Wednesday, March 26, 2008

Making and Using a Sextant

I like to integrate our science with history studies and here is an example of how I've done that!

Due to our current Renaissance studies of explorers sailing around the world, I posed the question, "How tall is the house?" Thus beggan his newest science objective.  Our literature and history books have been interspersed by sailors who sight the stars for navigation.  Surely, he could sight the top of our house? ;)

On Monday, I handed my son a printout on how to build a sextant. Then he practiced with a height he could measure, our tall bookcase in the schoolroom.  He made a few mistakes at first.  Undaunted, the gears of his brain whirled while he adjusted his calculations and figured out how to correctly assess height.  He got to apply all of the math skills he's been learning.  He's currently doing geometry and learned a new skill for this lesson, how to use tangent.  This makes tangent quite useful, a handy skill when he officially learns it in his math book!  He'll have a wonderful ah-ha! moment when he meets tangent again in math class! ;) 

Then he was ready to tackle the house! Here he is sighting the chimney through a straw taped to the protractor. 

 I stood at his side, reading the protractor for him, telling him when the plumb line measured 45 degrees.  He couldn't keep the chimney in sight, so he decided to measure to the top of the eaves.  He walked toward the house, sighting with his sextant, until I told him that I saw the plumb line reach 45 degrees.  At that point he stopped and we got the measuring tape out. 

 I walked the end of the measuring tape to the edge of the house, while he held onto the bulk of it, measuring the distance from the house to where he stood.  That was between 16-17'.  Then he computed his calculations. Apparently the eaves are 21'5" from the ground. 

Next questions: What's our latitude?  Can he sight Polaris tonight?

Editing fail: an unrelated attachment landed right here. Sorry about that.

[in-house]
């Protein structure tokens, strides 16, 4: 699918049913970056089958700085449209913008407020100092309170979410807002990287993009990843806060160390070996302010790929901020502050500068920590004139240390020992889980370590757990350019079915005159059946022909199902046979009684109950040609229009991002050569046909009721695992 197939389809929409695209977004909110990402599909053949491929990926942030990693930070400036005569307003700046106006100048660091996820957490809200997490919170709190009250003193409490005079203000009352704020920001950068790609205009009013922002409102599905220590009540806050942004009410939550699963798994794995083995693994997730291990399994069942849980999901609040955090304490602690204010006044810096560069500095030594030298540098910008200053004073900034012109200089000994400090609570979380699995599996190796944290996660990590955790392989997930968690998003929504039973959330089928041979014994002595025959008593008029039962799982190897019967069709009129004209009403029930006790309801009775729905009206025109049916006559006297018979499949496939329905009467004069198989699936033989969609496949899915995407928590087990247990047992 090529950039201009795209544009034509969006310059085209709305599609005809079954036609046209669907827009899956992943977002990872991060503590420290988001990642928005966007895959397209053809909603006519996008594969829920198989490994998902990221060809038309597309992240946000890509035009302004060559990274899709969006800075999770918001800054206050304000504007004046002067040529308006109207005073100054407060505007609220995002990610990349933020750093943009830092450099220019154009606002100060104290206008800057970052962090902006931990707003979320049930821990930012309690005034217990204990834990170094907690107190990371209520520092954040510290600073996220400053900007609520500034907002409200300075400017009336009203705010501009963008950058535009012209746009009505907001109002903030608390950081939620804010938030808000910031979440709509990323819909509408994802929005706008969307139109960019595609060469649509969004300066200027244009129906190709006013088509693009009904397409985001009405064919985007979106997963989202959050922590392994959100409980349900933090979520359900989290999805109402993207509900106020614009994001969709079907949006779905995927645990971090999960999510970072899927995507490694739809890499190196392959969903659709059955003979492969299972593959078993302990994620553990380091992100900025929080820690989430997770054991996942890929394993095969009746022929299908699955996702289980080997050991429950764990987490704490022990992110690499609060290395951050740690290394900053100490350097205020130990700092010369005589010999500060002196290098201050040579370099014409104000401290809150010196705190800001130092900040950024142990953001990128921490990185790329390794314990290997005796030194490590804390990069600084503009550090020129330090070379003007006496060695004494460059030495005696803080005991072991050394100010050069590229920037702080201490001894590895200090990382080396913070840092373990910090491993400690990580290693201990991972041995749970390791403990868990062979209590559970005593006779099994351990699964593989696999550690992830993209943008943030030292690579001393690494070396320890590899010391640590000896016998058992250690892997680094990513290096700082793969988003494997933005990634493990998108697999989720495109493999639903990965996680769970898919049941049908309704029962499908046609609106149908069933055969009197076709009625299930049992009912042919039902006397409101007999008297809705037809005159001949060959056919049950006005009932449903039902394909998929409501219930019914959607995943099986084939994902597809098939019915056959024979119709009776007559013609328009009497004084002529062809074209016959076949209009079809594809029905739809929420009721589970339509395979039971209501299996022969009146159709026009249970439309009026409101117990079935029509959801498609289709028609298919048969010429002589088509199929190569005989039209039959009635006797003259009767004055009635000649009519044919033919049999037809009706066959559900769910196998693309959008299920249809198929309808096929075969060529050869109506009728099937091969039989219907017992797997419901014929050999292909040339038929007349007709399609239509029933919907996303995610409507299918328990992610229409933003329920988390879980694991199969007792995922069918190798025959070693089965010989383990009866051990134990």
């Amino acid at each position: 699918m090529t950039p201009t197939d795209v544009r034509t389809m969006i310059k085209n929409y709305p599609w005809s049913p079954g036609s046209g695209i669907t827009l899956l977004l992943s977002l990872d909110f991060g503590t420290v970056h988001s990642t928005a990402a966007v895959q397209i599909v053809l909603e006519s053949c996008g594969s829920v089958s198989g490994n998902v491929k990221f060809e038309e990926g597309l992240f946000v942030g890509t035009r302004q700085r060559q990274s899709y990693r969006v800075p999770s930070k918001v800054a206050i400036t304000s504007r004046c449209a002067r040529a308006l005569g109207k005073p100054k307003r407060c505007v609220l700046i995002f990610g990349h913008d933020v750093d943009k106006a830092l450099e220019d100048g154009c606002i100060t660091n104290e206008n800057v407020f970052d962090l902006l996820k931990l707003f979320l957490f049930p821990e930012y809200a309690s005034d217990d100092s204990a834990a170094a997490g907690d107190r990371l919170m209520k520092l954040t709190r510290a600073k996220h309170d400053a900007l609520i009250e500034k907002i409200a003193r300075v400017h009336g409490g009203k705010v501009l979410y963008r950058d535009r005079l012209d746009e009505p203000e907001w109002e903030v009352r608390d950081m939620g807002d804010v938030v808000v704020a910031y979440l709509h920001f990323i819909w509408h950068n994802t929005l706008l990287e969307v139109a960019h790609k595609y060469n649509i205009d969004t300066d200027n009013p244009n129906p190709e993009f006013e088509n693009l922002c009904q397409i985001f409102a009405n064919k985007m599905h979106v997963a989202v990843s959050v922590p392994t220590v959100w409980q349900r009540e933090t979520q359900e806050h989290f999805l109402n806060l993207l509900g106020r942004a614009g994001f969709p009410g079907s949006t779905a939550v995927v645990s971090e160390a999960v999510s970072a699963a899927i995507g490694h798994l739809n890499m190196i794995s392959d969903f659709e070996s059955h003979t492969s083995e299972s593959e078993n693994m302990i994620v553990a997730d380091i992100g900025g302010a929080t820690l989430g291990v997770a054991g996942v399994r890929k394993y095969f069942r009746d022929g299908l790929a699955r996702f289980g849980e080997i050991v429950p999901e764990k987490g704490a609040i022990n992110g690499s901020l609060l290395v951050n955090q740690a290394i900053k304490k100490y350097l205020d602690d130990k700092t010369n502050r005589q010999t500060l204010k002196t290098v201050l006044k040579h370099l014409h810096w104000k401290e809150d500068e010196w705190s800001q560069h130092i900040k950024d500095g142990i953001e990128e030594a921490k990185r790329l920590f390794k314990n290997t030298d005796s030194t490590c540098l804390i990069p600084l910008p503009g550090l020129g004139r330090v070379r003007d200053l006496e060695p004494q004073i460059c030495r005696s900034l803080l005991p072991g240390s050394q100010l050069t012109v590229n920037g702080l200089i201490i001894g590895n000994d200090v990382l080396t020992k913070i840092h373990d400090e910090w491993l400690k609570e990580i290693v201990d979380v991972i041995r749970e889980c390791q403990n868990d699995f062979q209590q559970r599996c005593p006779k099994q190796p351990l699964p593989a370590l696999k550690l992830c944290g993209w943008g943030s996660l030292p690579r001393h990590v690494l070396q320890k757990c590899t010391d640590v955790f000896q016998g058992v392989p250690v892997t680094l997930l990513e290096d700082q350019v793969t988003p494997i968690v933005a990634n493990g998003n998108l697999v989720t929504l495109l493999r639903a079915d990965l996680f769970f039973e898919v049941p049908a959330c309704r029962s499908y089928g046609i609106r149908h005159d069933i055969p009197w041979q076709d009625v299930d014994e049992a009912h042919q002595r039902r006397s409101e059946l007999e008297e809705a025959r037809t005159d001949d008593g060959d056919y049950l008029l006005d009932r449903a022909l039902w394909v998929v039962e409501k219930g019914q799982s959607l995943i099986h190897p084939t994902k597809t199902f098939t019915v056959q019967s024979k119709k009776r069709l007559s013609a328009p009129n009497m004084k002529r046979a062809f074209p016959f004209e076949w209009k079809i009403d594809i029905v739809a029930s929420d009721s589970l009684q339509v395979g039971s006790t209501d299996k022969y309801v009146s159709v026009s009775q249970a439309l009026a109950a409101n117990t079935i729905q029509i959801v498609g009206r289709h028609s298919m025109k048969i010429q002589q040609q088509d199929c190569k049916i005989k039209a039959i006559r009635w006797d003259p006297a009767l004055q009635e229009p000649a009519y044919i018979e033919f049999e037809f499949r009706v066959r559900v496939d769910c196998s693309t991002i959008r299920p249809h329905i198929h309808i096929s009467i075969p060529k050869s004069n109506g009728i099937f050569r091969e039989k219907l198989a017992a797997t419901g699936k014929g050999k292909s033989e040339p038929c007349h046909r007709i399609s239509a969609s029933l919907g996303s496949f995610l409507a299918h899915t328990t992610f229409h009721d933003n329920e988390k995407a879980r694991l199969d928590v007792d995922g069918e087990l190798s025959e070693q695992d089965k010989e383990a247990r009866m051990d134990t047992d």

This is a great science activity to do with any historical era where the student is learning about sailors! Even in the modern era, when fancy equipment fails, navigators have resorted to this technique! 


  1. SongOfTheSagebrushMarch 26, 2008 at 5:45 AM

    I love it!


  2. my kids tried to use a tangent when we were studying the explorers, but stuck to simple things like the book case and the ceiling. How great your son is so inquisitive.

  3. Looks like a cool project!

    I would love to hear about those dreams sometimes...

    And, I just wanted you to know, my mom, Indiana Mimi, sometimes visits your blog just to look at the picture you have at the top. She loves it! I saw her on here one time, and I didn't know she read any other blogs but mine and mine sister's.

  4. MayTheyBeMightyMenMarch 27, 2008 at 6:31 AM

    I loved reading about this, and I vaguely remember doing a similar thing in school when I was in fourth grade. I believe we were sighting an oak tree that day. ;')

    I have a feeling my son would love this kind of project. Of course, it's not something that will be presented this year for him, and I guess I'm okay with that. We'll work on being solid with what he needs to know now and get to love that first.

  5. Wow! Very, very cool! Give him kudos from me. Your ds and my 8 year old son are two peas in a pod. I'm going to remember this for when Gabe is older!